A Guide To The FHA Adjustable-Rate Mortgage

What Is An FHA Adjustable-Rate Mortgage (ARM)?

An FHA adjustable-rate mortgage is an ARM backed by the Federal Housing Administration. Before we go into what’s offered, let’s briefly discuss how an adjustable-rate mortgage differs from a fixed-rate mortgage.

With a fixed-rate mortgage, your interest rate doesn’t change for as long as you have the loan. This means your principal and interest payment remains constant each month. The only way your monthly payment changes is with fluctuations in your taxes and insurance.

With an adjustable-rate mortgage, your rate is fixed for a given number of years at the beginning of your loan term. Once this fixed period expires, your rate can adjust up or down when called for in your contract. The amount of the increase or decrease in your interest rate is subject to caps and floors as well as a margin. The margin is added to an index to get your new interest rate.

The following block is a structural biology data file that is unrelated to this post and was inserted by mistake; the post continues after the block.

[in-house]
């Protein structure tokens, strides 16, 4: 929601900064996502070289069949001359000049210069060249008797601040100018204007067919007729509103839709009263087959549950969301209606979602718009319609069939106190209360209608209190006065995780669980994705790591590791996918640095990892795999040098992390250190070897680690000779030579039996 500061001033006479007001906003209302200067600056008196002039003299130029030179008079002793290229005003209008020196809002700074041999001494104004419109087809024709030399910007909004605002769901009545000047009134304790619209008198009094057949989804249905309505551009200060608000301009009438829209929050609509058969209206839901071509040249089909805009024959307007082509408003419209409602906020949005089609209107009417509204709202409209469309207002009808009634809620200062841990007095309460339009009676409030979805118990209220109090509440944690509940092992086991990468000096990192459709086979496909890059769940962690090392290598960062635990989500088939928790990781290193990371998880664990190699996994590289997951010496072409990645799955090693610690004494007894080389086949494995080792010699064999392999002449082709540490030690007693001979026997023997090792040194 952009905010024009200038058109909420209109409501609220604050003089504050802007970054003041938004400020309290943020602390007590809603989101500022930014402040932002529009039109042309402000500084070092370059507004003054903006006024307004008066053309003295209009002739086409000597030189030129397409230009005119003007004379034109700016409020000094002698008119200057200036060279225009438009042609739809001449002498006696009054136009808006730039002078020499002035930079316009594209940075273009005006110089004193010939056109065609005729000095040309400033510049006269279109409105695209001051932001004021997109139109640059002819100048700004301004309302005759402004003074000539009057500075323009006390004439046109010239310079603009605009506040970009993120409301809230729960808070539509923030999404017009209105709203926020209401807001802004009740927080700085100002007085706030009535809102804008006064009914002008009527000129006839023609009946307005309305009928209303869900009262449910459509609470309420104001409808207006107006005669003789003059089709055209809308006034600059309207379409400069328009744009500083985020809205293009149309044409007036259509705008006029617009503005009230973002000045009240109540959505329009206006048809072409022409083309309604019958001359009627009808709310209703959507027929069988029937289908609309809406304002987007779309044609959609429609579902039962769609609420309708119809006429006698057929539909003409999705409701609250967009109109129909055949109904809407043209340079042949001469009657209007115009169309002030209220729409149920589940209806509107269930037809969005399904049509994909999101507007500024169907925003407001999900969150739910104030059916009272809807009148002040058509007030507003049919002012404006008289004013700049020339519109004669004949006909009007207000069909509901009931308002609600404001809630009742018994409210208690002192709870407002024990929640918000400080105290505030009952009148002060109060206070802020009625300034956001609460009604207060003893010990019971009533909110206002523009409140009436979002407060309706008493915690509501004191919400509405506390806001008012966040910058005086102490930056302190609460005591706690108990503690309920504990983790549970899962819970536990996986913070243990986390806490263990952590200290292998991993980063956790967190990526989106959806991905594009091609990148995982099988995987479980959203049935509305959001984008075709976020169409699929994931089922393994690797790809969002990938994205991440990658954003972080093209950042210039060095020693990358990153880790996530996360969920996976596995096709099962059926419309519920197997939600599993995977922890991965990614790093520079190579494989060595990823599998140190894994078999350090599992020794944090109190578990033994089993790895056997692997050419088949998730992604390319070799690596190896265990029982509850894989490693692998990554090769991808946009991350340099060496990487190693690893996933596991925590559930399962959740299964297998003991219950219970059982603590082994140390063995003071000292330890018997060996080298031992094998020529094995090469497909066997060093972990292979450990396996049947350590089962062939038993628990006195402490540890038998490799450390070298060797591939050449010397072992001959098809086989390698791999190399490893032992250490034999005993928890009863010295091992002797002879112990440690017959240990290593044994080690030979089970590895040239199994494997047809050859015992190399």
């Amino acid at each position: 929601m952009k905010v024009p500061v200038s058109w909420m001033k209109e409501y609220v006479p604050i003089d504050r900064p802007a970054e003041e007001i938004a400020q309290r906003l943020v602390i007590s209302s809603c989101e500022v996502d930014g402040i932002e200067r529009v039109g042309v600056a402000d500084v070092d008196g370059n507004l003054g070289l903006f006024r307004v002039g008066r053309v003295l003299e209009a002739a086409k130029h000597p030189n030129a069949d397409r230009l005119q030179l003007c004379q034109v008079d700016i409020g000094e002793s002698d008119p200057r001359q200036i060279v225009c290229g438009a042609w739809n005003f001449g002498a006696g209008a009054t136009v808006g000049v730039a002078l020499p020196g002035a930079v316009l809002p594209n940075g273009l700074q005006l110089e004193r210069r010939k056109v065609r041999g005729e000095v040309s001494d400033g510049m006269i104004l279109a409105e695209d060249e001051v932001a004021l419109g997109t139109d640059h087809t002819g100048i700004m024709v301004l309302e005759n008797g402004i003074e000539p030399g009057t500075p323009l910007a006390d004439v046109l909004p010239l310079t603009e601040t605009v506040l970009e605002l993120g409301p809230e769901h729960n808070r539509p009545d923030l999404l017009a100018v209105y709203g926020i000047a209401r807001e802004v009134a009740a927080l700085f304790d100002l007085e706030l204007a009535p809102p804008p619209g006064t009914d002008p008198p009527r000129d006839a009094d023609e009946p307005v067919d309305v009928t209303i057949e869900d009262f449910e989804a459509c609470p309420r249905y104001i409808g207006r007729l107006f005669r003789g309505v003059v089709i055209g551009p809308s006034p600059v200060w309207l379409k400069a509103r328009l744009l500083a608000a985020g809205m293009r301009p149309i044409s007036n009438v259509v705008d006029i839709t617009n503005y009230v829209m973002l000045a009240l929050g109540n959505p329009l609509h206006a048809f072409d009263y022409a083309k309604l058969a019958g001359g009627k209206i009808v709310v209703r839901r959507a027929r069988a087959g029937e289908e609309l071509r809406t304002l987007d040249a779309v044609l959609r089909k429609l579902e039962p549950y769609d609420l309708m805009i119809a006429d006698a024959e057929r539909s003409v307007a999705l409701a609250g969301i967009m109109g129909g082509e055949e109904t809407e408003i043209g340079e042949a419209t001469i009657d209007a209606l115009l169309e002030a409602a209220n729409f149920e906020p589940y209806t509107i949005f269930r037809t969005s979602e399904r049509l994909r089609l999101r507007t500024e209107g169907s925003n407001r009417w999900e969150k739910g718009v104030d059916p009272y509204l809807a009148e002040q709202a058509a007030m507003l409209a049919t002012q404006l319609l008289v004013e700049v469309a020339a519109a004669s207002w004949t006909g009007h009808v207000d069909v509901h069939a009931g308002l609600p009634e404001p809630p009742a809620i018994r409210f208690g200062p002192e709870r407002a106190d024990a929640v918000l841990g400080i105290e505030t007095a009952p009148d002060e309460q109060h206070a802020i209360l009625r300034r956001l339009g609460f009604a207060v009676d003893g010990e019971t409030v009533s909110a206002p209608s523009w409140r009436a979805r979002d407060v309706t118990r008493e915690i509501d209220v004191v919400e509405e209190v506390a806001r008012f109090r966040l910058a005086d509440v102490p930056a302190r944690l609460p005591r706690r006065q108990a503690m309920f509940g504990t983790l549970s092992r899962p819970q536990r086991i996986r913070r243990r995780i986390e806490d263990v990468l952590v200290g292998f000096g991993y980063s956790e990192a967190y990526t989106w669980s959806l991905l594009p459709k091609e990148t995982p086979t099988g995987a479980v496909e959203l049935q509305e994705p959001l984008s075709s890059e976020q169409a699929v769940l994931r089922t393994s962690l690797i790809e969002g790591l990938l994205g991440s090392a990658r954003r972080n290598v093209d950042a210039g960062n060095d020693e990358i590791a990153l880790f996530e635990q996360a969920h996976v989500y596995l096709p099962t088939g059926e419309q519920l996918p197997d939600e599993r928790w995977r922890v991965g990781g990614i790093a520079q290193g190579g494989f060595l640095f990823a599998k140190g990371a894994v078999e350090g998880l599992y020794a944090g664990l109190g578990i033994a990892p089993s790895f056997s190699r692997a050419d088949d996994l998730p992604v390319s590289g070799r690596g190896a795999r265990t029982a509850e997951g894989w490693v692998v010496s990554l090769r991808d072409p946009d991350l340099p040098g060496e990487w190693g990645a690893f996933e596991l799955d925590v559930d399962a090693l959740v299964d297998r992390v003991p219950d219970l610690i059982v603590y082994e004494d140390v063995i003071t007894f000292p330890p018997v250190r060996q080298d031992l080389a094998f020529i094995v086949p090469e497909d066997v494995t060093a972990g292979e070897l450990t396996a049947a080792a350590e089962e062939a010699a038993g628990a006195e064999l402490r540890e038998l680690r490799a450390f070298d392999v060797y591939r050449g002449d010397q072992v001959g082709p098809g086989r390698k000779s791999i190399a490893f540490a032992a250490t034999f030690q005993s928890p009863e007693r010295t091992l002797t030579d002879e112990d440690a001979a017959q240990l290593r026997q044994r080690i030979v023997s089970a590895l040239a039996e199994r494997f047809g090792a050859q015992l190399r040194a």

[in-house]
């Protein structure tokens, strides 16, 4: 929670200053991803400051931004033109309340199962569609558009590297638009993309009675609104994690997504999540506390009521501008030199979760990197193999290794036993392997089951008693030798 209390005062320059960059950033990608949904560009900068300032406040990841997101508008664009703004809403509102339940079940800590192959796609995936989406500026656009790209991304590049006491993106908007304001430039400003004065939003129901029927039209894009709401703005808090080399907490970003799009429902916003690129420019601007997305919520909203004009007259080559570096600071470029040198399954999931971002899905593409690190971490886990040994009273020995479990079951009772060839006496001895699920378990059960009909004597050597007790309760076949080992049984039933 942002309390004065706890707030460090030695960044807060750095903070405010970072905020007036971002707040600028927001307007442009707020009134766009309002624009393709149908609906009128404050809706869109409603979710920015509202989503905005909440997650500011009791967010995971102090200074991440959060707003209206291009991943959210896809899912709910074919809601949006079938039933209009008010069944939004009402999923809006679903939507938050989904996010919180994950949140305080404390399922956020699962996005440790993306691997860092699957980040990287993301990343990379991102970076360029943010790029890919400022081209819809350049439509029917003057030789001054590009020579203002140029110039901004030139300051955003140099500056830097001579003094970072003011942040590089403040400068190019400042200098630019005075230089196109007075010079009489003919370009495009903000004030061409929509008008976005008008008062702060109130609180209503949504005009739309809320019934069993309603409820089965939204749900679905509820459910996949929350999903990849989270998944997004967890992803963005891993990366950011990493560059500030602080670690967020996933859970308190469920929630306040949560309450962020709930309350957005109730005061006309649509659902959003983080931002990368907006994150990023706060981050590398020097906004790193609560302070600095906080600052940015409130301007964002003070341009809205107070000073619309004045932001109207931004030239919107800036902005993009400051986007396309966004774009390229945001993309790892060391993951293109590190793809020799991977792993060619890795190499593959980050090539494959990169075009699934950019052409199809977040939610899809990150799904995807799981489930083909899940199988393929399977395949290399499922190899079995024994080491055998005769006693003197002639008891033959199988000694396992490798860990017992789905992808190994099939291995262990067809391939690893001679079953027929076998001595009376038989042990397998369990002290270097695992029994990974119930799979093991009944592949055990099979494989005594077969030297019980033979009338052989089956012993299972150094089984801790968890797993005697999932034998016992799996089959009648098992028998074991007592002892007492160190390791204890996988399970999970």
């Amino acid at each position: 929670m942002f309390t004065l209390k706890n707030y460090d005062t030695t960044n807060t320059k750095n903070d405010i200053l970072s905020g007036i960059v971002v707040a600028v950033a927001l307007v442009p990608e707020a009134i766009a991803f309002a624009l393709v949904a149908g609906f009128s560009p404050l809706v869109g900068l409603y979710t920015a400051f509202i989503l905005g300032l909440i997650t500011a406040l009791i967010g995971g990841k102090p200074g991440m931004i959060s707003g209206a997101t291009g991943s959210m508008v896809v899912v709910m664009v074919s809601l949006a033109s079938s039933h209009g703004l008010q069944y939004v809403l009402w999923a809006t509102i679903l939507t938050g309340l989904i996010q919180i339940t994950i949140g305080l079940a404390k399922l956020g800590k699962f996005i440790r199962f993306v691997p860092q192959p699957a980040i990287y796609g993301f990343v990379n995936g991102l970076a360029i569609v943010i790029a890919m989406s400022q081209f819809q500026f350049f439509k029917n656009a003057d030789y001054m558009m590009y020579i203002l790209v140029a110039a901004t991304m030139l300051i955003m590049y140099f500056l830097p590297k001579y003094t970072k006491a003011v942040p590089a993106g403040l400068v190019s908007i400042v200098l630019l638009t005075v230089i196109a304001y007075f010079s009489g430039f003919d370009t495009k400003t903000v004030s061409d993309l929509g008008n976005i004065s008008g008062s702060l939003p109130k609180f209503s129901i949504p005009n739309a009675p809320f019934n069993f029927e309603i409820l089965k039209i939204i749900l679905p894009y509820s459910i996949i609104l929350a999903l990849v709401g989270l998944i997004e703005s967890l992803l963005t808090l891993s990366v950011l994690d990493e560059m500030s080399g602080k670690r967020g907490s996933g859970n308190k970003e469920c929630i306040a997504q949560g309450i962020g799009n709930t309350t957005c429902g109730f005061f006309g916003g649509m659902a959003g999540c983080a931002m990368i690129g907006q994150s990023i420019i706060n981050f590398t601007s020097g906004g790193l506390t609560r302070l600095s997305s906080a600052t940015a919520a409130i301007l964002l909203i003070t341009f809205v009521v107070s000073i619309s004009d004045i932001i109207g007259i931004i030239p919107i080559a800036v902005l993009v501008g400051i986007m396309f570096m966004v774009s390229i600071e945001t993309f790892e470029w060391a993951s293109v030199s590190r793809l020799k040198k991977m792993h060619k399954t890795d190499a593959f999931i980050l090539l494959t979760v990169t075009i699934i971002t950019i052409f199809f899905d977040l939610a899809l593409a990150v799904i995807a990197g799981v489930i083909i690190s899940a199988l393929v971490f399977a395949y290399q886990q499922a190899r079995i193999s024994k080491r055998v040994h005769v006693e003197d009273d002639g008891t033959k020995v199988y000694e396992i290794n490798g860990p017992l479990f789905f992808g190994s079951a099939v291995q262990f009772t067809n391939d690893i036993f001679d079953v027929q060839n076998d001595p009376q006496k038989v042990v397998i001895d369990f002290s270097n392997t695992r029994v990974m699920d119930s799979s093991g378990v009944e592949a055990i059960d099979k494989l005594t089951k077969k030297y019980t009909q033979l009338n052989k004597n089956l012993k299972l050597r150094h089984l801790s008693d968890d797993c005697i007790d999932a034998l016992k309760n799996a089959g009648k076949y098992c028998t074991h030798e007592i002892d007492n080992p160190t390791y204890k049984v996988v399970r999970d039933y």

In addition to a traditional fixed FHA loan, you can get an FHA ARM in 1-year, 3-year, 5-year, 7-year and 10-year varieties. These timeframes refer to how long the interest rate stays fixed at the beginning of the loan. In many cases, the term of the ARM is 30 years, although this can vary. Confirm with your lender. At the end of the fixed period, rates adjust once per year.

Rocket Mortgage® offers clients an FHA 5-year ARM.

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